Play That Song Again: Not Fade Away

Posted in Blogs, Music

February 22, 2017

I always wait until we’re out of time
Speak my mind
Right before you go

So don’t hang up, there’s just one last thing
I’m imagining
You’ve got to know

The above is from a new song called “Postscript,” and what I’m trying to get at is the urgency of the last moment, the magical thing that happens as a song fades out, the emotion right before you say goodbye to someone, or the waiting until the discussion is almost over to get to the point.

Like most things musical, The Beatles are the best examples of this. I remember being a kid and absolutely cranking up the volume between the songs of the “Let It Be” album — they left in a lot of studio noise, count-offs, and false starts to capture that “live in the studio” feel, I guess. (Or maybe just to show the creative process — at that point in The Beatles career, it was mostly a bummer, and no one liked each other very much.) The false start on “I Dig a Pony” is great, and someone shouting, “Hold it,” right as the first notes come crashing down makes the real start of the song even more dramatic.

I also love the drum fills on “Drive My Car” during the fade out; the “Beep-beep, yeah” background vocals lock in as the song ends, and I want to say, “Wait, keep playing—this is really grooving now! Don’t stop!” Same with “Ticket to Ride;” the double-stop guitar fills between the “She don’t care” fade-out are the coolest things in the whole song.

It seems to me that The Beatles are having fun here, and we get a glimpse into real musicians playing together and goofing off a bit — the fact that you’re not supposed to hear these unvarnished moments make it even more interesting — you don’t get to be part of the club unless you’re really paying attention.

Two other songs that immediately come to mind are from the much-beloved ‘80s group the Greg Kihn Band and the roots-rockers Wilco. On Kihn’s “Another Lonely Saturday Night,” the fade-out is amazing — all the juice is cut off, and he sings the chorus with the unmistakable sound of an unplugged Fender Stratocaster, strumming along, still grooving on the melody of the song, even though it sounds like everyone else has left the building. Wilco’s “California Stars” fades with the acoustic guitar and piano playing back and forth after the other instruments drop out — it sounds like a bunch of guys in the garage, messing about while somebody leaves to make a beer run. These are great moments; it feels like you’re there in the room as the song is created.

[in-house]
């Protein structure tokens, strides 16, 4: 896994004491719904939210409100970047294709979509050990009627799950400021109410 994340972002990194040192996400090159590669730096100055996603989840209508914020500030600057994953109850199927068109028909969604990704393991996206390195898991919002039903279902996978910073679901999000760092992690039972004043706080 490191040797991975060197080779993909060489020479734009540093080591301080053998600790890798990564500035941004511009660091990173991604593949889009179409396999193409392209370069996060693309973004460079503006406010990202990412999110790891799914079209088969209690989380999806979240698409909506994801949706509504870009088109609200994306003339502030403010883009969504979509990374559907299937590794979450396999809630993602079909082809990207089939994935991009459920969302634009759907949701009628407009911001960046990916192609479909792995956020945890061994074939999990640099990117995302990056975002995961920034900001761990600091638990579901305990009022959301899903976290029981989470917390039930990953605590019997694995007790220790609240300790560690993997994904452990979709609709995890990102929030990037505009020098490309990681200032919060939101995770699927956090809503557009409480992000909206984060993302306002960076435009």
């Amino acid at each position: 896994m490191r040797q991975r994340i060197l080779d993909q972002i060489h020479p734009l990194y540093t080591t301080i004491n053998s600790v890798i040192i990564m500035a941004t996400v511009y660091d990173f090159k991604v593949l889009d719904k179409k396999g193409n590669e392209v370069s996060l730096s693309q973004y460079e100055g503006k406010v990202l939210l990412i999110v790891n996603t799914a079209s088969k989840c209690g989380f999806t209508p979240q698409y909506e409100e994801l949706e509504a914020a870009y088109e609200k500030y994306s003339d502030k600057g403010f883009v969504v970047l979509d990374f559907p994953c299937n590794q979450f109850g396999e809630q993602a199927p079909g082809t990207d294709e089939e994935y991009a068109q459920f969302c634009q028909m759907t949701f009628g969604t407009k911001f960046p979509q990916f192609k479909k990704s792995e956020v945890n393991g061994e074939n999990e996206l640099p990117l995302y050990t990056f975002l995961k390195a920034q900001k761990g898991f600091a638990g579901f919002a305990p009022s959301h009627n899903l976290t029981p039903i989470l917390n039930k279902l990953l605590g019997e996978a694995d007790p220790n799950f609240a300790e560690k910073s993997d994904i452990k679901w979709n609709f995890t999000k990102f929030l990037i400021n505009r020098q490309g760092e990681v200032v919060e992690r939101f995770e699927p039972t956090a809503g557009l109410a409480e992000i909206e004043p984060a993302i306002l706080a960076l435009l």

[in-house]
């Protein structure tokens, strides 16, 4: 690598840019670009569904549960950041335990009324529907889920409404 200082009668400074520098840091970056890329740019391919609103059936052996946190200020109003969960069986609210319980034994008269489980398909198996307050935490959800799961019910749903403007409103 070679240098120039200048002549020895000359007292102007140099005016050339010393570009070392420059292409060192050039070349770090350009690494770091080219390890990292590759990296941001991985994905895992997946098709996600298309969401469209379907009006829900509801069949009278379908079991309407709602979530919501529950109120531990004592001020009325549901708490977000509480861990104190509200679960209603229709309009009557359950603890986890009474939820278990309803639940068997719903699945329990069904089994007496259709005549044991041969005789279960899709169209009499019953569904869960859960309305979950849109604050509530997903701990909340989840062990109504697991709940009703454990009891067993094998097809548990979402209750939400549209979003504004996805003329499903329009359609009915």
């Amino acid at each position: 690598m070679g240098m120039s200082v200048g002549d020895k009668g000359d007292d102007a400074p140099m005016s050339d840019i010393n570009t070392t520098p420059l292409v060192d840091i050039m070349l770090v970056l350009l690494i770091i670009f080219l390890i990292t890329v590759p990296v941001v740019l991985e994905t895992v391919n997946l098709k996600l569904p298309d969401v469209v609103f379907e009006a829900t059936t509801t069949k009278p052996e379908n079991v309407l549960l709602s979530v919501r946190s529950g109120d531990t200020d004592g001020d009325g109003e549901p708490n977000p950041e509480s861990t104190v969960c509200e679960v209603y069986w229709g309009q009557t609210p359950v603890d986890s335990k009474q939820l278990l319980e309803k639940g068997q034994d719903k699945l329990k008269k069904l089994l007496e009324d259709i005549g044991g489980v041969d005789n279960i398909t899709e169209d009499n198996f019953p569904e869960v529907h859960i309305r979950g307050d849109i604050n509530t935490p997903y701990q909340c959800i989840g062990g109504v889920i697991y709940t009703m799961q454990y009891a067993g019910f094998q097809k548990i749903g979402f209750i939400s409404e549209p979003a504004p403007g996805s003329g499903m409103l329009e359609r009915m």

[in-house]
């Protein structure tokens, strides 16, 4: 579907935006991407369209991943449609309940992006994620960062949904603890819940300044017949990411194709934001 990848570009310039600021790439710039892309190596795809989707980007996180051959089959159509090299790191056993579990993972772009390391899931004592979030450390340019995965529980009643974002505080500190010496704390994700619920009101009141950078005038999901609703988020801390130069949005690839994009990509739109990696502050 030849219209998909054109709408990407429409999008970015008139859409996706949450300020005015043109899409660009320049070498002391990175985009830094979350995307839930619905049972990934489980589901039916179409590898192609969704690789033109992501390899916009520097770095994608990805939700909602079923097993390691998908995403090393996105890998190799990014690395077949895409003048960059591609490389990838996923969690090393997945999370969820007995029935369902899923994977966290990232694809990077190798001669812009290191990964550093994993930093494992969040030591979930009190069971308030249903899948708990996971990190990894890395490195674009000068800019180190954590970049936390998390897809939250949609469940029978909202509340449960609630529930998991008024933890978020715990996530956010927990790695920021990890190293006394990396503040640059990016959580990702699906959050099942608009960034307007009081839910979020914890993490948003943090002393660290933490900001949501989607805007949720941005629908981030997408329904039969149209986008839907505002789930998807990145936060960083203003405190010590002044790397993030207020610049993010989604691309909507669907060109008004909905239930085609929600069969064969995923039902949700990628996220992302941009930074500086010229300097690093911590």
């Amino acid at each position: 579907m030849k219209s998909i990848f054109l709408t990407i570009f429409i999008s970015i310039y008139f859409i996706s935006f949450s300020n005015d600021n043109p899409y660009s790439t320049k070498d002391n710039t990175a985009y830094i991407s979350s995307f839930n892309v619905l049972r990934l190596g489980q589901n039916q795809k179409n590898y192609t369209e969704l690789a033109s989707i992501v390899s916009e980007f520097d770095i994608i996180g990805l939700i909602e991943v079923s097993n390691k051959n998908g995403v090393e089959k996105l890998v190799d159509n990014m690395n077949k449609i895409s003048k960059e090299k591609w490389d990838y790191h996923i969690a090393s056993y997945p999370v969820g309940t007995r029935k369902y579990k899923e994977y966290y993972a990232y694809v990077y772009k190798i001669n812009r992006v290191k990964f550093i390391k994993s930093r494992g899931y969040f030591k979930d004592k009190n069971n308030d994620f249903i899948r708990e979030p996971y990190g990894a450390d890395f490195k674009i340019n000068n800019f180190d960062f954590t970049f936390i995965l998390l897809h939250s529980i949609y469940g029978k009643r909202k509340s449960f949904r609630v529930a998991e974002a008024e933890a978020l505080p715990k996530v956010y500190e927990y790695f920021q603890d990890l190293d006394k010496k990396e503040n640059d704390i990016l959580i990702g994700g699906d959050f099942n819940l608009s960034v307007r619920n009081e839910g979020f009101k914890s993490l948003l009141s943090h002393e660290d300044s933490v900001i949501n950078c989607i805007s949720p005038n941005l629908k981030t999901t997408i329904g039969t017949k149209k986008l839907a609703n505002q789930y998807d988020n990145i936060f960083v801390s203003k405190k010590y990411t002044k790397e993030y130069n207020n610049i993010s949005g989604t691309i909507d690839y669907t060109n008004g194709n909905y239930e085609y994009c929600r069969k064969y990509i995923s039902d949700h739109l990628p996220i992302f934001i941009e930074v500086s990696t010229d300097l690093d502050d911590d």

On Dire Straits “Industrial Disease,” the story of a runaway pandemic (which is really just a dig at industrialization and governments’ complicity) is shown with some dark humor. At the end, as the panic, rhetoric, and finger-pointing fade out, if you listen really close between the cymbal crashes, you can hear Mark Knopfler say, “Whoa, I’m sick.” You can almost hear the smile on his face as he says it, laughing as he imagines the crazy dystopian world he’s created.

So where does that leave us with “Postscript,” the song at the beginning of this essay? I guess these moments are just examples of people letting their guard down, the not getting to the good stuff until you’re almost out of time. The looming deadline, the cut-off at the end of a song, the speaking what’s really on your mind at the end of a conversation are all too important to miss. Like a lot of people, I feel that all the events of 2016 gave me that kind of focus; these days, I try not to wait until it’s too late to say something important or to cut loose and have some fun. So, don’t mind me if I shush you as the song is fading out — I’m just trying to pay attention while it’s getting good.

Erik Christensen teaches English at Oak Harbor High School, writes songs and poetry, and roots for whoever is playing against the New York Yankees.

The Erik Christensen Band plays at the Penn Cove Brewery Taproom on Feb. 24 from 7 to 9 p.m., Blooms Winery on Feb. 26 from 3 to 5 p.m., and the Penn Cove Musselfest March 4 from 2:30 to 5 p.m.


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